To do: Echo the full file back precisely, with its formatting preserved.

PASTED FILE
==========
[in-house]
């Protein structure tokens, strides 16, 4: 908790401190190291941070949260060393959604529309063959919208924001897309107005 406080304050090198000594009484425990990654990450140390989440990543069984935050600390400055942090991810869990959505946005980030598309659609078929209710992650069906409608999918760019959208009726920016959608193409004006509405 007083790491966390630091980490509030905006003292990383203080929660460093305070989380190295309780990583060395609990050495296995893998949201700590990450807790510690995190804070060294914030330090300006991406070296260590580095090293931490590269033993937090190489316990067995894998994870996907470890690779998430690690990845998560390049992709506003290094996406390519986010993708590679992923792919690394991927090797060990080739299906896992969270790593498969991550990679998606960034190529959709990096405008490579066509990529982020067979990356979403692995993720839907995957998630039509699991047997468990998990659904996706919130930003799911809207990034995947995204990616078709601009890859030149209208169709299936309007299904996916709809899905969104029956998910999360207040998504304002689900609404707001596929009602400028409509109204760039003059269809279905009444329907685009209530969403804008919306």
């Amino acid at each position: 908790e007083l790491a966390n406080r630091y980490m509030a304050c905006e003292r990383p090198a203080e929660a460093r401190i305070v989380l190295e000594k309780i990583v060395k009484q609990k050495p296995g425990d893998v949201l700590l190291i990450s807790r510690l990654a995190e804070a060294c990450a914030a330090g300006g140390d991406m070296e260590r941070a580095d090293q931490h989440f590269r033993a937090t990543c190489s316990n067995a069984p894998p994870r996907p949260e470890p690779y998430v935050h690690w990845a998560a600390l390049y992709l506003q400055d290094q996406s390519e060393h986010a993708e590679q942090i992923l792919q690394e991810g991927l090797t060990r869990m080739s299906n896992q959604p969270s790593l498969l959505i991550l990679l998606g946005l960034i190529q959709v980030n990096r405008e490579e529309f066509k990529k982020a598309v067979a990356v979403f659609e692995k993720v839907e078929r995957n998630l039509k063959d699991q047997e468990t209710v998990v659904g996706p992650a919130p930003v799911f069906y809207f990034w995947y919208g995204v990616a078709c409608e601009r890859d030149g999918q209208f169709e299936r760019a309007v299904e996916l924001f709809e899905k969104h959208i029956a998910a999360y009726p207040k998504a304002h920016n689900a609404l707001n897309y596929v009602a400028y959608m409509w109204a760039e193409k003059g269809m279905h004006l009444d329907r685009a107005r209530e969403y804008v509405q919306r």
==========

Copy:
[in-house]
């Protein structure tokens, strides 16, 4: 908790401190190291941070949260060393959604529309063959919208924001897309107005 406080304050090198000594009484425990990654990450140390989440990543069984935050600390400055942090991810869990959505946005980030598309659609078929209710992650069906409608999918760019959208009726920016959608193409004006509405 007083790491966390630091980490509030905006003292990383203080929660460093305070989380190295309780990583060395609990050495296995893998949201700590990450807790510690995190804070060294914030330090300006991406070296260590580095090293931490590269033993937090190489316990067995894998994870996907470890690779998430690690990845998560390049992709506003290094996406390519986010993708590679992923792919690394991927090797060990080739299906896992969270790593498969991550990679998606960034190529959709990096405008490579066509990529982020067979990356979403692995993720839907995957998630039509699991047997468990998990659904996706919130930003799911809207990034995947995204990616078709601009890859030149209208169709299936309007299904996916709809899905969104029956998910999360207040998504304002689900609404707001596929009602400028409509109204760039003059269809279905009444329907685009209530969403804008919306």
């Amino acid at each position: 908790e007083l790491a966390n406080r630091y980490m509030a304050c905006e003292r990383p090198a203080e929660a460093r401190i305070v989380l190295e000594k309780i990583v060395k009484q609990k050495p296995g425990d893998v949201l700590l190291i990450s807790r510690l990654a995190e804070a060294c990450a914030a330090g300006g140390d991406m070296e260590r941070a580095d090293q931490h989440f590269r033993a937090t990543c190489s316990n067995a069984p894998p994870r996907p949260e470890p690779y998430v935050h690690w990845a998560a600390l390049y992709l506003q400055d290094q996406s390519e060393h986010a993708e590679q942090i992923l792919q690394e991810g991927l090797t060990r869990m080739s299906n896992q959604p969270s790593l498969l959505i991550l990679l998606g946005l960034i190529q959709v980030n990096r405008e490579e529309f066509k990529k982020a598309v067979a990356v979403f659609e692995k993720v839907e078929r995957n998630l039509k063959d699991q047997e468990t209710v998990v659904g996706p992650a919130p930003v799911f069906y809207f990034w995947y919208g995204v990616a078709c409608e601009r890859d030149g999918q209208f169709e299936r760019a309007v299904e996916l924001f709809e899905k969104h959208i029956a998910a999360y009726p207040k998504a304002h920016n689900a609404l707001n897309y596929v009602a400028y959608m409509w109204a760039e193409k003059g269809m279905h004006l009444d329907r685009a107005r209530e969403y804008v509405q919306r």